2. Tying and bundling: Tying, as the name suggests, is a deliberate attempt of the market player to make the customers buy another product with the one they actually want. Bundling, on the other hand, is an attempt by a company to make the consumers buy more products by offering them the same at a lower price than the market price.
  3. Exclusive dealing: This type of abuse of dominant position entails making suppliers or customers deal only with the dominating business and forbidding them from doing the same with rivals. This may curtail rivals' access to resources or distribution channels.
  4. Price discrimination: Price discrimination signifies charging different prices to different customers for the same product, affecting market stability. Such discrimination causes difficulties for small market players especially.
  5. Refusal to deal: A classic example of misuse of dominant position is when dominant market players refuse to supply goods or services to their inferior rival companies. This creates a roadblock for such rival companies to successfully operate in the market, leading them to exit the same.
  6. Limiting innovation: In order to maintain high prevailing prices in the market and a monopoly-induced environment, dominant players often limit innovation. Gross misuse of intellectual property rights such as patents, trademarks and copyrights by stronger players in the market, is the key to limiting intellectual creation and development in the market.

Applicable Law – India and Abroad

Many new competitive challenges have emerged with the rise of digital markets. As a result, in order to promote contestability and fair trade in digital marketplaces, key Organisation for Economic Co-operation and Development (OECD) nations are either debating on what laws to come up with or have already enacted regulation initiatives. Such measures are promising for OECD nations for long-term development. Articles 101 and 102 of the Treaty on the Functioning of the European Union governs abuse of dominance relatively well and in a comprehensive manner. The competencies of the European Commission are outlined in Regulation 1/2003, which supports the articlesin ensuring fair competition. 6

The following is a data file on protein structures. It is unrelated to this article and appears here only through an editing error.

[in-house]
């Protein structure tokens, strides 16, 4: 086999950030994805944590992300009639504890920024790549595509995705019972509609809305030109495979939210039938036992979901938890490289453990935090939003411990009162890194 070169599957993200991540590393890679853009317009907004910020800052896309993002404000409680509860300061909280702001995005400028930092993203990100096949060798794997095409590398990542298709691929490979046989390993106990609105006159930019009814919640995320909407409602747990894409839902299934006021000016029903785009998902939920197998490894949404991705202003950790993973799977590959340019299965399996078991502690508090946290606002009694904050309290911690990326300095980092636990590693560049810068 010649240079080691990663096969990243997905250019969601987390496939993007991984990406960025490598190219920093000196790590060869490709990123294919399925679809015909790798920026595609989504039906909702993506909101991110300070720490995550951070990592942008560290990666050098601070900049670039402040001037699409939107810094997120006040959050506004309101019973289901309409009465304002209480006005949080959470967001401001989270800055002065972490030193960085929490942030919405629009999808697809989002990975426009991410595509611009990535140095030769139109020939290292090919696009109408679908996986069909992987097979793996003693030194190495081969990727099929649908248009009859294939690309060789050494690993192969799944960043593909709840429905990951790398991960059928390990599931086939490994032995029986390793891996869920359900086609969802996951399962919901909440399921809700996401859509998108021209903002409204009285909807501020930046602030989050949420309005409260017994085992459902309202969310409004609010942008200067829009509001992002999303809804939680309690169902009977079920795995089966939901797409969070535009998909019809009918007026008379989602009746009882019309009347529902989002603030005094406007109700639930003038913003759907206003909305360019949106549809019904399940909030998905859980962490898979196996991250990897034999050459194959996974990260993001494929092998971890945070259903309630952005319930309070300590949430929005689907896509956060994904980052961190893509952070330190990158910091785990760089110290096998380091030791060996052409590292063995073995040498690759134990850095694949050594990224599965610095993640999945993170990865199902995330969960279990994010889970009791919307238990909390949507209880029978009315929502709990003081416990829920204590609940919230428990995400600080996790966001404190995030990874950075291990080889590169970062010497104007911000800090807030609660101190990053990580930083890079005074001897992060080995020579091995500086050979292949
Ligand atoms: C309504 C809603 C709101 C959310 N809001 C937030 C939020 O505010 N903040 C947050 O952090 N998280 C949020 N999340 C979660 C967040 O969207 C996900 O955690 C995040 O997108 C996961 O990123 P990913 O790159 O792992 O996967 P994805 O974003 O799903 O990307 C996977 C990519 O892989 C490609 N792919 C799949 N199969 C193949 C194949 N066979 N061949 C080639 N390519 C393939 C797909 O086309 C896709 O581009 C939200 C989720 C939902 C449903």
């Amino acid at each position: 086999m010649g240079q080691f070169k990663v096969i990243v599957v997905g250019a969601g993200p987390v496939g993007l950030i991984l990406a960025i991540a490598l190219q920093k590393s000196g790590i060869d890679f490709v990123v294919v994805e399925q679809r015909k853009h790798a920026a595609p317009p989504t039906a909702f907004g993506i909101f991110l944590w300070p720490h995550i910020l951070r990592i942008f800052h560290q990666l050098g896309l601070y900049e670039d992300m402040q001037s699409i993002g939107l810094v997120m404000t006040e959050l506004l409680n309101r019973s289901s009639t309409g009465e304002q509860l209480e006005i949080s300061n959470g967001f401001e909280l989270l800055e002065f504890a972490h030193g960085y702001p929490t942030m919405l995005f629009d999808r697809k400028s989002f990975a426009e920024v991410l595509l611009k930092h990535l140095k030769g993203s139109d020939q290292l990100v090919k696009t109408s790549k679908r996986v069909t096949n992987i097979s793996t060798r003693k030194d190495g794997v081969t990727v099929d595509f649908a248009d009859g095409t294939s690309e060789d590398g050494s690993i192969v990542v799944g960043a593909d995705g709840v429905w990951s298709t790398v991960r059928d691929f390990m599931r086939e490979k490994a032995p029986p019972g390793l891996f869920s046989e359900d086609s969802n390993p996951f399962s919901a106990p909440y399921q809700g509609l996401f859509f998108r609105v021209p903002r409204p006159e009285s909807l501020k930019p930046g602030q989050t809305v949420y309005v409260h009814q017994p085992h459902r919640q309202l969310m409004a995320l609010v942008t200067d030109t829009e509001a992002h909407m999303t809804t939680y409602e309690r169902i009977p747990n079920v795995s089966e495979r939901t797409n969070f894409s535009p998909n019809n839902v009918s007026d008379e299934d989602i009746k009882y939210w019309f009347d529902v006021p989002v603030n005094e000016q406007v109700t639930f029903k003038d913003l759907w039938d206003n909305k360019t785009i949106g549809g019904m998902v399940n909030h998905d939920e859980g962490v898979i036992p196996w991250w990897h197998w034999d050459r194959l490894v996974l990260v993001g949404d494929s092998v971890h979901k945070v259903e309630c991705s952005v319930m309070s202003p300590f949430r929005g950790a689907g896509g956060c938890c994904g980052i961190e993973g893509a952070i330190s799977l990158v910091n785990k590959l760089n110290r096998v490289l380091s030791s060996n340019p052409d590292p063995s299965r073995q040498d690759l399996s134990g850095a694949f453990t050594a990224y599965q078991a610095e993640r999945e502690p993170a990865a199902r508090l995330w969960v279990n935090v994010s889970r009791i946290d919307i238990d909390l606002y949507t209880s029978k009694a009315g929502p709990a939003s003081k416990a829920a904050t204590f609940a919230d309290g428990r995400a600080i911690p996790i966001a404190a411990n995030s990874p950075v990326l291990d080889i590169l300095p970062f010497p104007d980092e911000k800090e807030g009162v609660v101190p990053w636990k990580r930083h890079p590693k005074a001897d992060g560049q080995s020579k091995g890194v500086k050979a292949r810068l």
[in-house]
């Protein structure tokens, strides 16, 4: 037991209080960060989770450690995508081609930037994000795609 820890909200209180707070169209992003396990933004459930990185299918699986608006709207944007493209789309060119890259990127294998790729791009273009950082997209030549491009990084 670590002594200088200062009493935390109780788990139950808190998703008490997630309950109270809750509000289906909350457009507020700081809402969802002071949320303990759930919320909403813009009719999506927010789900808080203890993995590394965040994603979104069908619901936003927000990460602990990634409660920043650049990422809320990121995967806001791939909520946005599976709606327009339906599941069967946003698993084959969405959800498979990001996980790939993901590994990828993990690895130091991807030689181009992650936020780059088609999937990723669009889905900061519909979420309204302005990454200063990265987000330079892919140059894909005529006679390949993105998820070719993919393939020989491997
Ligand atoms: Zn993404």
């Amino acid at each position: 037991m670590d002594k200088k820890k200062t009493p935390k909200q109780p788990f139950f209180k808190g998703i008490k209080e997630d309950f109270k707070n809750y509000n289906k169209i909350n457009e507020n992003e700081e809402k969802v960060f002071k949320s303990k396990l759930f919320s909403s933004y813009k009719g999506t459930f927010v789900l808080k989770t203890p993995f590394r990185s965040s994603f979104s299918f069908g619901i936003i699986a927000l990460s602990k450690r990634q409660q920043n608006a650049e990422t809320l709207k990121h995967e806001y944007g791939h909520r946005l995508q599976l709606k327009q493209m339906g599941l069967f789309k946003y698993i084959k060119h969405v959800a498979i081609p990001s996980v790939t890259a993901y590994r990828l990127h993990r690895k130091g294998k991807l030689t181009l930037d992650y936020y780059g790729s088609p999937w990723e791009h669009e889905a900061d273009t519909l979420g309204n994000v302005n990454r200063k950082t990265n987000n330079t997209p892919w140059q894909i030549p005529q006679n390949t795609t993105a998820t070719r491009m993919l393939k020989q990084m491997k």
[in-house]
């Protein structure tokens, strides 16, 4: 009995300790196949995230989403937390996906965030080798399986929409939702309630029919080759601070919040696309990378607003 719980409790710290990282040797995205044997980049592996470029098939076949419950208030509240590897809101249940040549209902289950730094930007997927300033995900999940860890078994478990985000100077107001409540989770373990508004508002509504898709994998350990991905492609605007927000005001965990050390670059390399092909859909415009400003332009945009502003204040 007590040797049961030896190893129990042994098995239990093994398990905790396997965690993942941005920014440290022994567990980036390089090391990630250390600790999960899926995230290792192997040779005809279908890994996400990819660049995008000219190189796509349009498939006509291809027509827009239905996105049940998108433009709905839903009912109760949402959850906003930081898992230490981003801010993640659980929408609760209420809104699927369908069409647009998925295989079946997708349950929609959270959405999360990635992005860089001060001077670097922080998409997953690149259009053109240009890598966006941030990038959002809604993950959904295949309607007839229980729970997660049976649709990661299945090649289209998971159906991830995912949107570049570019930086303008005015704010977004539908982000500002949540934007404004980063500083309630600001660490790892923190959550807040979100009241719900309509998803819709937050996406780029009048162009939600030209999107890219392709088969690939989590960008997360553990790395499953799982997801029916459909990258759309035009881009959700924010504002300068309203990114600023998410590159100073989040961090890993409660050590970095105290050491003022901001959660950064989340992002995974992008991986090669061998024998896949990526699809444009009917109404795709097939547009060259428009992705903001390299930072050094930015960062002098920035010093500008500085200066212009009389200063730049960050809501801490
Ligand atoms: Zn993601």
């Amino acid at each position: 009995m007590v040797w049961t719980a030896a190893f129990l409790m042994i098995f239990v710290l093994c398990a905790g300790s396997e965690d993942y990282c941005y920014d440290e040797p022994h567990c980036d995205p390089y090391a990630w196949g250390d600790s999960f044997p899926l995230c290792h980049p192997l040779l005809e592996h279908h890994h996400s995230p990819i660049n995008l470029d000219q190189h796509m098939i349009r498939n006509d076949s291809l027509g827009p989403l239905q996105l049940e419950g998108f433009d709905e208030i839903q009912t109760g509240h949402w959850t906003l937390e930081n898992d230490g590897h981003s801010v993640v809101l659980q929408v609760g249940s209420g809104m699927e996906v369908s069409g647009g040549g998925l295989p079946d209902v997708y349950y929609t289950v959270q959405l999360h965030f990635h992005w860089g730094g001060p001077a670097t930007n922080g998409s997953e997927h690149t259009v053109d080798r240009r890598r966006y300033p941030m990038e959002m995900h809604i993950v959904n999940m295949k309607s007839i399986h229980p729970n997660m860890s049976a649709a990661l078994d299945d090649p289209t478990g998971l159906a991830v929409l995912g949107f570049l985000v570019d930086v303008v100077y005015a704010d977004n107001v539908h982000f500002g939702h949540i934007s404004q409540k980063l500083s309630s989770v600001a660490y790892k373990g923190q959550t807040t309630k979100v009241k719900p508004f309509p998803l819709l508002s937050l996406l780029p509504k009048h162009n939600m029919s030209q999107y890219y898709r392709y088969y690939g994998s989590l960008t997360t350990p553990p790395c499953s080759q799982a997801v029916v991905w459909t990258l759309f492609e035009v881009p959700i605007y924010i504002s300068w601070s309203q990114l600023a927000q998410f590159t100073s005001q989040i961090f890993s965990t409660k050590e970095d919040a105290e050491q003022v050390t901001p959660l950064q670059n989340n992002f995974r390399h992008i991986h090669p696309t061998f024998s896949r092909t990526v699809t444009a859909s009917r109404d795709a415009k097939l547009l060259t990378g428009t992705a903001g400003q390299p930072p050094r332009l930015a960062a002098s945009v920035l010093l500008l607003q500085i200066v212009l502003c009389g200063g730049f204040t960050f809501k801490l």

Unlike the Digital Markets Act, 2022 (DMA) of the European Union (EU) which ensures appropriate operation of the internal market through the establishment of ex-ante guidelines for contestability and equity in the digital industry, India lacks digital market regulation. In India, the Competition Commission of India, a statutory body created by the Competition Act of 2002, has broad jurisdiction to look into and make decisions regarding unfair acts in the digital market. Currently, the Competition Act of 2002 and the Competition (Amendment) Act of 2023 serves as the legal foundation governing the digital marketplaces in India. After determining that there is a plausible case of abuse of dominance, the CCI will order the Director General to conduct an investigation and provide a report. The Commission can order the Director General to conduct an investigation and carry out search and seizure. 7 Penalties for the contravention of orders of CCI include fine, which may extend to rupees one lakh for each day during which non-compliance occurs, subject to a maximum of rupees ten crores, as the Commission may determine. 8